The best player on the floor turns 39 on Saturday.
The Spurs most effective defender on Blake Griffin in the clutch was Marco Belinelli.
San Antonio got one point in 30 minutes from Tony Parker, while his Hall-of-Fame backcourt mate Manu Ginobili fouled out with 3:52 to go in regulation after a meh 22 minutes.
The Spurs shot an underwhelming 32.0 percent from three.
The clutch player of the night was Patty Mills, a fellow who shot 38.1 percent on the season and lost his backup job to Cory Joseph.
The Spurs won in overtime, where they were 1-6 in the regular season.
They scored as many points in that overtime --17-- as they did the entire fourth quarter.
It was the first time all season that DeAndre Jordan attempted over 15 free-throws in a loss.
Mr. Griffin, your thoughts on the game?
I'm not quite sure if Chris Paul felt some fatigue, or the Spurs started figuring him out a bit, or some combination of the two, but generally the visitors had more success getting in his jersey on those fadeaway jumpers and disrupting his pick-and-rolls. Instead of transcendent, Paul was merely awesome, which San Antonio will gladly take.
For much of the game both teams appeared to have the same game plan: switch up top and force the power forward at the high post to play quarterback. Both Griffin and Tim Duncan had tremendous success against this tactic, with a free run to the hoop for the former, and plenty of room to launch a series of uncanny pop-a-shots for the latter. That Griffin (11 assists) and Duncan (4) are two of the best passing big men in the game also was evident throughout as time and again they found open shooters when defenders rotated over.
It was by no means a perfect defensive game plan for either team. Mistakes were made, my friends. Oodles of them. Griffin and DeAndre Jordan combined for eight dunks, after all, but fortunately Aron Baynes (DNP-CD), perhaps suffering from posterization traumatic stress syndrome, wasn't victimized by any of them.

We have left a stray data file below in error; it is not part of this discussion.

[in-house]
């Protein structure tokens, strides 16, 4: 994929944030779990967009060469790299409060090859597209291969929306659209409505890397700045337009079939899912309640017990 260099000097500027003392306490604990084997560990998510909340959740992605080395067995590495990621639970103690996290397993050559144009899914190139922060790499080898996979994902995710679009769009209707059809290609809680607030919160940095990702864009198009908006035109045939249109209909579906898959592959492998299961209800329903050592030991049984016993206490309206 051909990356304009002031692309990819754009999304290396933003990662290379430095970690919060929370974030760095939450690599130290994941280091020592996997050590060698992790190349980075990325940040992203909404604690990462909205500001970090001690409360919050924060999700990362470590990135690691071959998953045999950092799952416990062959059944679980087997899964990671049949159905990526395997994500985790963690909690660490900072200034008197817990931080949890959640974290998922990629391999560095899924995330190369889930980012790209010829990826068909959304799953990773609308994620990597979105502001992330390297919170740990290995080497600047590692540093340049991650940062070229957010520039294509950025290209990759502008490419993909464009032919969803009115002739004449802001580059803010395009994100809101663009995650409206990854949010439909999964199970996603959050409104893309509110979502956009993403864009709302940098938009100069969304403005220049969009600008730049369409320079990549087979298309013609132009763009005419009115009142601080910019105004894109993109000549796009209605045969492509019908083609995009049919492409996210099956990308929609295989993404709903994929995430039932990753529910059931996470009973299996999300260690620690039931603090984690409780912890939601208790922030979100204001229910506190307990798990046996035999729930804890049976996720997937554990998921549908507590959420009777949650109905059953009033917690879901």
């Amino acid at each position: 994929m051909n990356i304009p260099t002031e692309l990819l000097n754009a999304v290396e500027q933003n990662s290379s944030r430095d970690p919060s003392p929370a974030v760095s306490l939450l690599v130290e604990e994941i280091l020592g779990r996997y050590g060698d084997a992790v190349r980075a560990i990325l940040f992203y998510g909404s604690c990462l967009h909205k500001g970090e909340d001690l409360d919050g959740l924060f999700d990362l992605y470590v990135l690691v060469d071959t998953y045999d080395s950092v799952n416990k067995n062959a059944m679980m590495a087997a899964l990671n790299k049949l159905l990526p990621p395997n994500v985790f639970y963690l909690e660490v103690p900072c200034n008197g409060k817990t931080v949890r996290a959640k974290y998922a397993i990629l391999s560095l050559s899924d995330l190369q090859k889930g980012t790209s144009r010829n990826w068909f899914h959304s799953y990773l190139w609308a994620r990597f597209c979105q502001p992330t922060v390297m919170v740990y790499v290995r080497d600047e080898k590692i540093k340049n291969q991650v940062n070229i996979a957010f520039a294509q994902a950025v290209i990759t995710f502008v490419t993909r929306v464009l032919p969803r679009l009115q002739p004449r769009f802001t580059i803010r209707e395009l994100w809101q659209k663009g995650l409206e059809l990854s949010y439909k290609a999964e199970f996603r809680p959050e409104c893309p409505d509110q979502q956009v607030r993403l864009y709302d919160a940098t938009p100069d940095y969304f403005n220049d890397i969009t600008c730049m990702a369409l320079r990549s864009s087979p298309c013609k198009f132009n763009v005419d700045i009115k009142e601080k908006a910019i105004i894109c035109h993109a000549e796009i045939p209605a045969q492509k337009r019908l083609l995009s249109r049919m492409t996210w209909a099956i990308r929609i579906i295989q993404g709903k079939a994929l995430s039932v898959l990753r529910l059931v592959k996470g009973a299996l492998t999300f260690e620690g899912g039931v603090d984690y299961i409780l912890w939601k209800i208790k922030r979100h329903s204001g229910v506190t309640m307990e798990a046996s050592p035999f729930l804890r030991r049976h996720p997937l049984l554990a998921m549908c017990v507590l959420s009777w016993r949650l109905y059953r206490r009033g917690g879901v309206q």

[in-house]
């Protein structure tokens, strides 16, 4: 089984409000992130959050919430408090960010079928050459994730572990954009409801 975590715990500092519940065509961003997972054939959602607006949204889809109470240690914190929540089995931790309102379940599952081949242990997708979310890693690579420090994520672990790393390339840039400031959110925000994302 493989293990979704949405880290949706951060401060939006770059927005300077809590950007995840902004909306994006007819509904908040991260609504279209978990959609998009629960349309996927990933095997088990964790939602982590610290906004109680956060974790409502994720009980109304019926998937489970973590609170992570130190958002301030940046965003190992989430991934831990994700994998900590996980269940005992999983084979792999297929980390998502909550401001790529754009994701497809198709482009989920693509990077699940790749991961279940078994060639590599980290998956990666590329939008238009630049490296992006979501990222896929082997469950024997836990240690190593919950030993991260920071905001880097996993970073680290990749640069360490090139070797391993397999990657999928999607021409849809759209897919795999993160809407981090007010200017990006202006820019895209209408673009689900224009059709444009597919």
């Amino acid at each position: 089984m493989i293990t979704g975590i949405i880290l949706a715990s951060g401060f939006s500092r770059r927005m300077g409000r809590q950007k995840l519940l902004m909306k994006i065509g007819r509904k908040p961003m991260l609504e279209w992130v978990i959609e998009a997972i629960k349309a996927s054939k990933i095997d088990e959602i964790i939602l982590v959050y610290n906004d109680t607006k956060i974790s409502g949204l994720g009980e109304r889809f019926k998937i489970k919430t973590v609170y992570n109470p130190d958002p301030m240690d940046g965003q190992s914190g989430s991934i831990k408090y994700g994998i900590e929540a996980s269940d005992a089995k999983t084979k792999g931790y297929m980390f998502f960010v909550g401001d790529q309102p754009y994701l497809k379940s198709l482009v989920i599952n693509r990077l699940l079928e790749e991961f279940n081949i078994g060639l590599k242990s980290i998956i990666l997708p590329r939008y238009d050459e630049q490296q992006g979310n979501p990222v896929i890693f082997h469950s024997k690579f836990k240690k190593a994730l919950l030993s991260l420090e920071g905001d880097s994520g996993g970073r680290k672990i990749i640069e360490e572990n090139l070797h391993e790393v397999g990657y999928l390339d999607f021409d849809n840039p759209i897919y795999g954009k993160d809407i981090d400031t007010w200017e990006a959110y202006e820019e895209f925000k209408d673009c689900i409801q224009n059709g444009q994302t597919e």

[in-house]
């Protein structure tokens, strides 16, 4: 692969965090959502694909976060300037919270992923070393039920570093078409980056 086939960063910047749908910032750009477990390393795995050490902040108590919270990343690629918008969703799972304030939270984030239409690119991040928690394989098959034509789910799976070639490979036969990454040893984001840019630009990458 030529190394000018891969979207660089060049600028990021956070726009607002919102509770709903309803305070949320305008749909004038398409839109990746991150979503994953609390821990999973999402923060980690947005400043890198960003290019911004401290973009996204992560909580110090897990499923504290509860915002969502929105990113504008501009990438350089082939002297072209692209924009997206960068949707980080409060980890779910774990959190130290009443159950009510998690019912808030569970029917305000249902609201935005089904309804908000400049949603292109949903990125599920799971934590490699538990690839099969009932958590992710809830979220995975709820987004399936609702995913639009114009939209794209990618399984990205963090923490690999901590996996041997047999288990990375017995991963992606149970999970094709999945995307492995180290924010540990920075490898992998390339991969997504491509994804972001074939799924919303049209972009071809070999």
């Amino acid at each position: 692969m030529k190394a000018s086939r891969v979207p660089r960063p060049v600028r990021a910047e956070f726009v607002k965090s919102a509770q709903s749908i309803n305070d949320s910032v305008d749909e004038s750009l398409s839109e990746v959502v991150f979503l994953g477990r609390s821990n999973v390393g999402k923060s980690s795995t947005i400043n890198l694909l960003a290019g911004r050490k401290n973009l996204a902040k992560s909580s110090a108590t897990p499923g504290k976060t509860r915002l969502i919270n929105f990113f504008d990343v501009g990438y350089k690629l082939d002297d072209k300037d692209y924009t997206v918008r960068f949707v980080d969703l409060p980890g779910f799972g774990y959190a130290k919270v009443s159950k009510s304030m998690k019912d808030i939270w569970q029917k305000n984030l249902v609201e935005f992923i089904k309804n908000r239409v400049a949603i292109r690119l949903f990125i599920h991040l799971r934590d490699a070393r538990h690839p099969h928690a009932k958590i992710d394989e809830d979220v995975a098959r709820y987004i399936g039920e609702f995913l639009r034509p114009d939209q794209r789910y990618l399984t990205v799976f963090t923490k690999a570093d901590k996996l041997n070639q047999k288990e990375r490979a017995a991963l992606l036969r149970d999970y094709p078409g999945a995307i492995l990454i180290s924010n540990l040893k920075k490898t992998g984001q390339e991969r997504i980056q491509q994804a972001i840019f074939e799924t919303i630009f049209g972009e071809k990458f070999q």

The Spurs were soft on the glass (16 offensive rebounds allowed), allowed too many open looks to J.J. Redick, and were completely ineffective on Griffin no matter who they threw at him, even trying Kawhi Leonard at times. Still, they took the ball out of Paul's hands and held the Clippers to 42.4 percent, so I shouldn't complain too much. At least they allowed fewer open looks for star sixth-man Jamal Crawford, so that's something.
By now, San Antonio is well used to the scheme the Clippers threw at them. It's similar to what Miami did the last two seasons. They hedge hard and trap the pick-and-roll, especially with Ginobili. The only pass available is the one back o to the screener, either at the three-point line or the high post, depending on what Boris Diaw wants to do. From there it's his show, to either drive, bounce it over to the other big at the rim or kick it out to the corner for open guys. It's all-you-can-eat for Mills, Belinelli and Danny Green. With offenses these good you have to pick your poison, though it's liable to get the Clippers blown out in the AT&T Center, where the Spurs shoot much better.